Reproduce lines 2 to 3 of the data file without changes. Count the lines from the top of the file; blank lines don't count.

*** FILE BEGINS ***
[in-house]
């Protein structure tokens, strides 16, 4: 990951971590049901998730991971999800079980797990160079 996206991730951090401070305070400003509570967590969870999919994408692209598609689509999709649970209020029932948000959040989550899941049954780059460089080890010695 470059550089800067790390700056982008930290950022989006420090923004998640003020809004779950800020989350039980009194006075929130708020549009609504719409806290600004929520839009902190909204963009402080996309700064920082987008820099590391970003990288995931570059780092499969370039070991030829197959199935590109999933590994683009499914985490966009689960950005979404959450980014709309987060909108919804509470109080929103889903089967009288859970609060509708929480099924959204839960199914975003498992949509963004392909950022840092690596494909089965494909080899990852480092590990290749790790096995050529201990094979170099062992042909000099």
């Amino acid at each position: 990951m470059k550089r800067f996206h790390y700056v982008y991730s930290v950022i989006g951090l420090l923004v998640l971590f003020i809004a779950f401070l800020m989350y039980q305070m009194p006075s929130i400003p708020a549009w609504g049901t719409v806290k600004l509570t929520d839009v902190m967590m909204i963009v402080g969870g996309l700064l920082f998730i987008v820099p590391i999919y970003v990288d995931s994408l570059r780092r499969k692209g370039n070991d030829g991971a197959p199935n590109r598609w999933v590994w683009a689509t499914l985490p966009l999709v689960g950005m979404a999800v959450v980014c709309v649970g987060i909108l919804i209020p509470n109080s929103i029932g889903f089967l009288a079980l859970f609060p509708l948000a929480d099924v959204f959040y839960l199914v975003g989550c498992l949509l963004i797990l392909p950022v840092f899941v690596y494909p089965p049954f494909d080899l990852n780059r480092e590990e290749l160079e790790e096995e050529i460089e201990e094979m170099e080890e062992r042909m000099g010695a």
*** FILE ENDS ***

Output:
């Protein structure tokens, strides 16, 4: 990951971590049901998730991971999800079980797990160079 996206991730951090401070305070400003509570967590969870999919994408692209598609689509999709649970209020029932948000959040989550899941049954780059460089080890010695 470059550089800067790390700056982008930290950022989006420090923004998640003020809004779950800020989350039980009194006075929130708020549009609504719409806290600004929520839009902190909204963009402080996309700064920082987008820099590391970003990288995931570059780092499969370039070991030829197959199935590109999933590994683009499914985490966009689960950005979404959450980014709309987060909108919804509470109080929103889903089967009288859970609060509708929480099924959204839960199914975003498992949509963004392909950022840092690596494909089965494909080899990852480092590990290749790790096995050529201990094979170099062992042909000099």
């Amino acid at each position: 990951m470059k550089r800067f996206h790390y700056v982008y991730s930290v950022i989006g951090l420090l923004v998640l971590f003020i809004a779950f401070l800020m989350y039980q305070m009194p006075s929130i400003p708020a549009w609504g049901t719409v806290k600004l509570t929520d839009v902190m967590m909204i963009v402080g969870g996309l700064l920082f998730i987008v820099p590391i999919y970003v990288d995931s994408l570059r780092r499969k692209g370039n070991d030829g991971a197959p199935n590109r598609w999933v590994w683009a689509t499914l985490p966009l999709v689960g950005m979404a999800v959450v980014c709309v649970g987060i909108l919804i209020p509470n109080s929103i029932g889903f089967l009288a079980l859970f609060p509708l948000a929480d099924v959204f959040y839960l199914v975003g989550c498992l949509l963004i797990l392909p950022v840092f899941v690596y494909p089965p049954f494909d080899l990852n780059r480092e590990e290749l160079e790790e096995e050529i460089e201990e094979m170099e080890e062992r042909m000099g010695a």